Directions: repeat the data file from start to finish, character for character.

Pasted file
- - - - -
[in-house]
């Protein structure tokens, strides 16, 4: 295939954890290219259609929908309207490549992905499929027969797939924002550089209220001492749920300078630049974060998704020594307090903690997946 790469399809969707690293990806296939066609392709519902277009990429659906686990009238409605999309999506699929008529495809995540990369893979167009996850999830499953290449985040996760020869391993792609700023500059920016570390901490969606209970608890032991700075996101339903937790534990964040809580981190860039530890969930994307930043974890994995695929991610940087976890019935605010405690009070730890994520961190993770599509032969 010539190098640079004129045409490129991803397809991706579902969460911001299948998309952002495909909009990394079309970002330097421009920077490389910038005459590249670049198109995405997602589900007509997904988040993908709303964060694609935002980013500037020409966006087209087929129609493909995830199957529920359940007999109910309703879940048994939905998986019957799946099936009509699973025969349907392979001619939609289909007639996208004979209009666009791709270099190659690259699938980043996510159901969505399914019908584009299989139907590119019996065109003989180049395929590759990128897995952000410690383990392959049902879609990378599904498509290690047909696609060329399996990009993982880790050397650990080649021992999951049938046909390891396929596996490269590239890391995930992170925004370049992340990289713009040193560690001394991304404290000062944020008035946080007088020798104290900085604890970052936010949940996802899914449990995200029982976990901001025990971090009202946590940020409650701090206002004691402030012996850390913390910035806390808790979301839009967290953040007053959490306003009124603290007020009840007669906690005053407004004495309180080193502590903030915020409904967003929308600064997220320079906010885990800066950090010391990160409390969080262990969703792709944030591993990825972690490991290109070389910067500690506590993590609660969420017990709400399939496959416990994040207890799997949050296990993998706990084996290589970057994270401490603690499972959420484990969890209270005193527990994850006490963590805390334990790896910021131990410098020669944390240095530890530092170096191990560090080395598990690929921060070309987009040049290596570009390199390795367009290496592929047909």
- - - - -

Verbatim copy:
[in-house]
């Protein structure tokens, strides 16, 4: 295939954890290219259609929908309207490549992905499929027969797939924002550089209220001492749920300078630049974060998704020594307090903690997946 790469399809969707690293990806296939066609392709519902277009990429659906686990009238409605999309999506699929008529495809995540990369893979167009996850999830499953290449985040996760020869391993792609700023500059920016570390901490969606209970608890032991700075996101339903937790534990964040809580981190860039530890969930994307930043974890994995695929991610940087976890019935605010405690009070730890994520961190993770599509032969 010539190098640079004129045409490129991803397809991706579902969460911001299948998309952002495909909009990394079309970002330097421009920077490389910038005459590249670049198109995405997602589900007509997904988040993908709303964060694609935002980013500037020409966006087209087929129609493909995830199957529920359940007999109910309703879940048994939905998986019957799946099936009509699973025969349907392979001619939609289909007639996208004979209009666009791709270099190659690259699938980043996510159901969505399914019908584009299989139907590119019996065109003989180049395929590759990128897995952000410690383990392959049902879609990378599904498509290690047909696609060329399996990009993982880790050397650990080649021992999951049938046909390891396929596996490269590239890391995930992170925004370049992340990289713009040193560690001394991304404290000062944020008035946080007088020798104290900085604890970052936010949940996802899914449990995200029982976990901001025990971090009202946590940020409650701090206002004691402030012996850390913390910035806390808790979301839009967290953040007053959490306003009124603290007020009840007669906690005053407004004495309180080193502590903030915020409904967003929308600064997220320079906010885990800066950090010391990160409390969080262990969703792709944030591993990825972690490991290109070389910067500690506590993590609660969420017990709400399939496959416990994040207890799997949050296990993998706990084996290589970057994270401490603690499972959420484990969890209270005193527990994850006490963590805390334990790896910021131990410098020669944390240095530890530092170096191990560090080395598990690929921060070309987009040049290596570009390199390795367009290496592929047909």